Prepare to protect business value when incidents occur

men looking at computer

Every organization will need to respond to a situation that puts its business value at risk. It’s not a question of if but when this will happen.

Technical incidents can arise from natural circumstances — such as floods, hurricanes, earthquakes, or fires — as well as from man-made threats, including cyberattacks, power outages, or loss of key personnel. Different techniques may be required based on the situation, but some approaches (like executing a calling tree to notify those involved) will be leveraged in all scenarios.

An incident response plan defines approaches that can help return IT operations to an acceptable level of performance, allowing your business to get back to operating as quickly as possible after a disruptive event. Enterprises should also consider who needs to be part of the response team and the value of regularly testing its incident response plan.

A multistage approach

Preparing for an incident can be divided into four steps:

1. Plan

To begin understanding the possible effects of an incident, you’ll first need to perform a risk assessment (RA) and/or business impact analysis (BIA), identifying the IT services that support your organization’s critical business activities. Then, you’ll need to establish recovery time objectives (RTOs) and recovery point objectives (RPOs).

Once you have this information, you can perform a current situation analysis and identify gaps between the current response approach and what it would take to meet the objectives identified. By defining policy, objectives, targets, processes, and procedures relevant to managing and responding to risk, you can create a plan to address your organization’s readiness to deliver when the situation requires it.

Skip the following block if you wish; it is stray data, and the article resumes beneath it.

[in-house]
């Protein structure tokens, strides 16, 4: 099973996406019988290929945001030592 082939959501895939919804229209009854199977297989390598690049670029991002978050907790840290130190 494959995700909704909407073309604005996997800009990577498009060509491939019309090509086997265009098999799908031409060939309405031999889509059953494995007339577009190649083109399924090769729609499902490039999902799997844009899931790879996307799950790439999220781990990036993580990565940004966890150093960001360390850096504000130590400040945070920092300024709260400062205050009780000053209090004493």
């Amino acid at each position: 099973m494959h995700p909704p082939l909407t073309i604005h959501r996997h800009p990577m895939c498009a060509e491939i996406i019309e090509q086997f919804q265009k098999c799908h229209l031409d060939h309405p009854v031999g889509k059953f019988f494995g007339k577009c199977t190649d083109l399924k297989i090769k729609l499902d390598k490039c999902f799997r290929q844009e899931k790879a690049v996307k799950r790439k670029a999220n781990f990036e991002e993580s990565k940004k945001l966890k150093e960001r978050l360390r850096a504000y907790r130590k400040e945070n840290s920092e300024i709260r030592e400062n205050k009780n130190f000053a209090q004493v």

This is also a good time to identify the key personnel that will be required to respond and how they will be called upon to act. Each individual should have a backup person that they will train. Diversity of perspective will be key to an effective team, since expertise provided by hardware, networking, software, personnel, and even customer/vendor relationship departments may be required depending on the situation.

2. Do

Once the key risk areas are understood, enterprises need to train personnel and strengthen the gaps previously identified. The plan pointed out areas of concern. Now is the time to address them.

3. Check

Once you have a plan and begin to address the weak links, testing and maintenance of your environment are key to validating progress. These tests should be executed regularly and cover activity from just walking through the documentation through a full drill where equipment failover will be required. A range of likely events should be selected for testing. Some organizations have automated to the point where production environments are under continuous failover testing.

4. Act

There are numerous guides to responding to incidents that can help you learn from the mistakes of others. In addition, log the characteristics of real situations or test scenarios to improve the existing plan.

The third edition of AT&T Cybersecurity Insights, “The CEO’s Guide to Cyberbreach Response,” outlines steps you can take now to prepare to handle and recover from a cyberattack.

Granted, you can’t plan for every situation, but with a tested plan in hand, you will be less likely to overlook the obvious.

Charlie Bess IT Consultant Sponsored Post About Charlie

Charlie Bess is an independent IT consultant. He is the author of this blog and all opinions are his own. AT&T has sponsored this blog post.